Welcome to the inaugural edition of the Week in TV, where we cull through the glut of new and returning shows, watch 'em in advance and let you what's worthwhile and what isn't.
This week: English crime procedurals, bawdy comedy, blind taste testing and a Sex and the City prequel series.
Airs Saturdays at 8 p.m. CST on BBC America
From the first shots of grimy London alleyways replete with flickering gas lanterns, tattered townspeople in Victorian garb and crumbling cobblestones, Ripper Street feels immediately familiar. The new series, set in the impoverished 1880s East End of London in the throes of Jack the Ripper-induced hysteria, piggybacks on the recent successes of the BBC’s modern crime drama Sherlock and on Guy Ritchie’s own Holmes film adaptation (with which Ripper Street shares a similarly steampunky aesthetic), as well as the massive popularity of Downton Abbey’s melodramatic period goodness.
If the first two episodes are any indication of its direction, Ripper Street is essentially a crime procedural, albeit a lightly serialized one that’s heavy on the bowler hats and waistcoats.Though the idea of a British crime drama centered on the Ripper murders seems potentially tired or derivative, Ripper Street presents an interesting twist on the well-tread material: rather than following the actual Ripper case, the series actually picks up six months after the last confirmed Ripper murder.
In an atmosphere of uncertainty and fear, copycat killers abound, Detective Inspector Edmund Reid (Matthew MacFayden), is under fire for not having caught the legendary struggles to keep the sensationalist press and frightened people of East London from breaking out into a panicked frenzy. The show’s cast is strong (especially MacFayden, who’s a familiar face for fans of costume drama and a solid leading man), and as every period piece should be, it’s visually charming.
Though it contains the seeds of a greater show, however, Ripper Street simply doesn’t wield the instant addictiveness or juiciness of peers like Downton and Sherlock. C+ — Katie Stroh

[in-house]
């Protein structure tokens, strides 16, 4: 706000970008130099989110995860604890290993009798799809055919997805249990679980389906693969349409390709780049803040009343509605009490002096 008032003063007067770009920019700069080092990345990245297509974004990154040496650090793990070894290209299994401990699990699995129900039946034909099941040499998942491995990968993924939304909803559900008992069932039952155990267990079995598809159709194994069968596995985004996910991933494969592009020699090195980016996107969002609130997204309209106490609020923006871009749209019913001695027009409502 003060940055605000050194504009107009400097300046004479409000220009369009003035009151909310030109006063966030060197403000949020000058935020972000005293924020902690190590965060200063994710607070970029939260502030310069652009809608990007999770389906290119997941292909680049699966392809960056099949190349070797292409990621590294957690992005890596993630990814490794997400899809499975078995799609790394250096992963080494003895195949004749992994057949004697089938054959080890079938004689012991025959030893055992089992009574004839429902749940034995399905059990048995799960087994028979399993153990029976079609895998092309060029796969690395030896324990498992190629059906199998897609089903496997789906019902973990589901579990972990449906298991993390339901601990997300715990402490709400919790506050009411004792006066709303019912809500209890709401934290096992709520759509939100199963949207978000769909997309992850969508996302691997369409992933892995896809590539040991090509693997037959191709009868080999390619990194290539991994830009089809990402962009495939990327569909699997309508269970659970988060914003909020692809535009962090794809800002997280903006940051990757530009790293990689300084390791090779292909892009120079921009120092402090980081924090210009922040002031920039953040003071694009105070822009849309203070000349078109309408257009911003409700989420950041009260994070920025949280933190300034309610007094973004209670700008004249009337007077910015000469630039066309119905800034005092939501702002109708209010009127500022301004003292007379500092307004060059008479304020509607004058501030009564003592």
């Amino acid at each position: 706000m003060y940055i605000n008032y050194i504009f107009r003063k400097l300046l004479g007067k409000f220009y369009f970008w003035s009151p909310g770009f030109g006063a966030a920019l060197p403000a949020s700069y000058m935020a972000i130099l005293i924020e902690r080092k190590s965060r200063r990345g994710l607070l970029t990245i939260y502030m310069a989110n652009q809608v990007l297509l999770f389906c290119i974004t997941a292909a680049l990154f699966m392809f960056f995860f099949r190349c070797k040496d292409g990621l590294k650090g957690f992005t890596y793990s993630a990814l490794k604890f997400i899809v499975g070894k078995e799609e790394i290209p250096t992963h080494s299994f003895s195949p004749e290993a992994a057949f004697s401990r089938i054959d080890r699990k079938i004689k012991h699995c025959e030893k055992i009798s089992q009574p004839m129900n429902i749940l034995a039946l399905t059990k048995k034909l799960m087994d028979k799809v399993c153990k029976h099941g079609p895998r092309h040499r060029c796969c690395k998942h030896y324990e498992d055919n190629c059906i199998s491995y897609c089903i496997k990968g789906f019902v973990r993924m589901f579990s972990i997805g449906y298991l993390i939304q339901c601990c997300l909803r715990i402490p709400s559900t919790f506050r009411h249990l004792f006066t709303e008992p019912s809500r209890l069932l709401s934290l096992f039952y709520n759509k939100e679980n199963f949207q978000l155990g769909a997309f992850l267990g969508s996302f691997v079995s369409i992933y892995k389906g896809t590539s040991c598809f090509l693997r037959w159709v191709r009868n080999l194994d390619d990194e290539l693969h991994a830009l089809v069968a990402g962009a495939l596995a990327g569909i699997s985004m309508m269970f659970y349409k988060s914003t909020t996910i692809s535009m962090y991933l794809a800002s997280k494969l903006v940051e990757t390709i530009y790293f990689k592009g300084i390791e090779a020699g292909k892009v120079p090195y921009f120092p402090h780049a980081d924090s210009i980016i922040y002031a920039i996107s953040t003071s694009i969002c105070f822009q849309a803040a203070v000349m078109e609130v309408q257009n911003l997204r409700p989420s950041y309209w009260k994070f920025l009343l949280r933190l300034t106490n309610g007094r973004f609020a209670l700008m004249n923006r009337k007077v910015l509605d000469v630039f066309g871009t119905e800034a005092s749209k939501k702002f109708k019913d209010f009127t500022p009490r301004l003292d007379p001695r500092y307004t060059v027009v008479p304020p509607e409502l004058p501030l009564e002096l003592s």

The Carrie Diaries
Airs Mondays at 7 p.m. CST on The CW
I couldn’t help but wonder: How revisionist does an origin story have to be before it no longer resembles its source material? This prequel series, set against Carrie Bradshaw’s high school years in the early 1980s, is not at all for fans of Sex and the City — but that doesn’t stop it from ghoulishly trying to reappropriate the series’ touchstones.
Young Carrie (AnnaSophia Robb, whose ability to mimic Sarah Jessica Parker’s mannerisms is uncanny) starts an internship at a law firm in Manhattan and bumps into the wild-spirited Larissa (Freema Agyeman, Doctor Who), an editor at Interview, who introduces her to New York nightlife and assisted shoplifting.
All the while, she takes on some edgy, DIY fashion choices and gabs with her high school besties about losing their virginity, in a vague homage. Where the transposition of SATC’s threads (including Carrie’s twinkly, sing-songy narration) are too literal and generic, the show as a glossy period teen soap is unremarkable. C — Aleksander Chan
Premieres Tuesday at 7 p.m. CST on ABC
Cooking competition shows seem to have nearly matched the level of fascination in American culture that singing contests have in the past 10 years: Top Chef, MasterChef, Hell’s Kitchen, The Next Iron Chef, Iron Chef America, Chopped, The Next Food Network Star and others still can’t seem to satiate America’s appetite for watching people sweat it out in the kitchen, even if audiences at home aren’t able to experience the fruits of their labor.